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Idaho governor just signed unscientific anti-abortion bill into law

The law is based on shoddy and unethical research.

Butch Otter, Governor of Idaho, attends a conference with his wife Lori Otter on July 6, 2011 in Sun Valley, Idaho. (Credit: Scott Olson/Getty Images)
Butch Otter, Governor of Idaho, attends a conference with his wife Lori Otter on July 6, 2011 in Sun Valley, Idaho. (Credit: Scott Olson/Getty Images)

Idaho Gov. C.L. “Butch” Otter (R) on Tuesday signed into law a bill that requires the state to provide information about reversing a medication-induced abortion to patients who have already taken the abortion pill, despite glaring evidence that the “abortion-reversal” procedure is unscientific and based on shoddy research.

Otter made no comment or fanfare about the new law, which will go into effect July 1. Idaho joins UtahArizona, South Dakota, and Arkansas in enforcing the abortion reversal law. A score of other states have also recently advanced measures with extreme abortion restrictions. On Tuesday, a federal judge temporarily blocked a Mississippi law that banned abortions after 15 weeks gestation.

Idaho’s new law compels the state’s Department of Health and Welfare to provide women and gender minorities seeking abortions with information about reversing a medication-induced abortion. It also requires the agency to publish information on its website about the reversal procedure.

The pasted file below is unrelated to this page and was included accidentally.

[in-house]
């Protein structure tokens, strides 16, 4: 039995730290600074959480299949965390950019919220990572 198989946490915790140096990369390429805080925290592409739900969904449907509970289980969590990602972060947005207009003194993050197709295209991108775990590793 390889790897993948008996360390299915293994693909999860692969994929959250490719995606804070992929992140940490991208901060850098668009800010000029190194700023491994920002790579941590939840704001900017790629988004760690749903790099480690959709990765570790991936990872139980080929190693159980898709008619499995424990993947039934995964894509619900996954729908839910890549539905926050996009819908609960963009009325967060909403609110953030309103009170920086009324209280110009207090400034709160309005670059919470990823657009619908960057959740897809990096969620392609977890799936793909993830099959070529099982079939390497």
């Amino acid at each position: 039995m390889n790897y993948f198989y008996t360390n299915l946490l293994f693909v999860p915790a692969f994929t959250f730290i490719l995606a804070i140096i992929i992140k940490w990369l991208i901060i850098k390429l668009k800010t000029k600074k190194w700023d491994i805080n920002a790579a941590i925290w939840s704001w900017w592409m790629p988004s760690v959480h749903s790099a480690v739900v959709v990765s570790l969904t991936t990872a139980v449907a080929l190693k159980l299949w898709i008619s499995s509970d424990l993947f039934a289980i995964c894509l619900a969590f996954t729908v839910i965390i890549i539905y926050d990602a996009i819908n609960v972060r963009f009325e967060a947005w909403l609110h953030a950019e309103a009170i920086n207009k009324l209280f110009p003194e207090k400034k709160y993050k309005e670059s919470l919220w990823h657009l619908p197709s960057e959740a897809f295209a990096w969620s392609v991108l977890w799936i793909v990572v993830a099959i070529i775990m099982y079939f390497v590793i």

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The law is based on an unscientific research study in which six women took mifepristone, a medication which induces abortion, and were then given various levels of progesterone. Four were able to continue their pregnancies. But, according to the American Congress of Obstetricians and Gynecologists (ACOG), the “study was not supervised by an institutional review board (IRB) or an ethical review committee, required to protect human research subjects, raising serious questions regarding the ethics and scientific validity of the results.”

According to the Guttmacher Institute, medication-induced abortion is safe and effective, can be self-administered, and can reduce barriers to abortion for women and gender minorities who live in areas where access to clinics are limited. Despite this, states continue to restrict the procedure. The Food and Drug Administration (FDA) has also “imposed restrictions on medication abortion that hinder access for potential patients and do not reflect its long record of safe use.”